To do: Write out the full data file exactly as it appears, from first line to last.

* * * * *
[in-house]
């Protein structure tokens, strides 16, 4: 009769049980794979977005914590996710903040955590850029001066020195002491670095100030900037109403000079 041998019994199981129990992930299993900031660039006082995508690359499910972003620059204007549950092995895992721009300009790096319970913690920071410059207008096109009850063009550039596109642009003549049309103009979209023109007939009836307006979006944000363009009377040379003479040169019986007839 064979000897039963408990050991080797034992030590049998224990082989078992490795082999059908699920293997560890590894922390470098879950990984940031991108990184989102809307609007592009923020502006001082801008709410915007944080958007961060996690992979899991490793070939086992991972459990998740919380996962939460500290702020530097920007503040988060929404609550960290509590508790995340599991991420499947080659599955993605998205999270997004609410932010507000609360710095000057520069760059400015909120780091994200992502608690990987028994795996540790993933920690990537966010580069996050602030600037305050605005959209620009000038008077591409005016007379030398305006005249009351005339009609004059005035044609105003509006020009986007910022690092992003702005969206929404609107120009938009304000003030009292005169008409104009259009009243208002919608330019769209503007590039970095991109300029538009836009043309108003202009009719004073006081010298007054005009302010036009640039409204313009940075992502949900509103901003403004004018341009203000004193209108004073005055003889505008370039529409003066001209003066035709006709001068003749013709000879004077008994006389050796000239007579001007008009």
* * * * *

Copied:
[in-house]
């Protein structure tokens, strides 16, 4: 009769049980794979977005914590996710903040955590850029001066020195002491670095100030900037109403000079 041998019994199981129990992930299993900031660039006082995508690359499910972003620059204007549950092995895992721009300009790096319970913690920071410059207008096109009850063009550039596109642009003549049309103009979209023109007939009836307006979006944000363009009377040379003479040169019986007839 064979000897039963408990050991080797034992030590049998224990082989078992490795082999059908699920293997560890590894922390470098879950990984940031991108990184989102809307609007592009923020502006001082801008709410915007944080958007961060996690992979899991490793070939086992991972459990998740919380996962939460500290702020530097920007503040988060929404609550960290509590508790995340599991991420499947080659599955993605998205999270997004609410932010507000609360710095000057520069760059400015909120780091994200992502608690990987028994795996540790993933920690990537966010580069996050602030600037305050605005959209620009000038008077591409005016007379030398305006005249009351005339009609004059005035044609105003509006020009986007910022690092992003702005969206929404609107120009938009304000003030009292005169008409104009259009009243208002919608330019769209503007590039970095991109300029538009836009043309108003202009009719004073006081010298007054005009302010036009640039409204313009940075992502949900509103901003403004004018341009203000004193209108004073005055003889505008370039529409003066001209003066035709006709001068003749013709000879004077008994006389050796000239007579001007008009």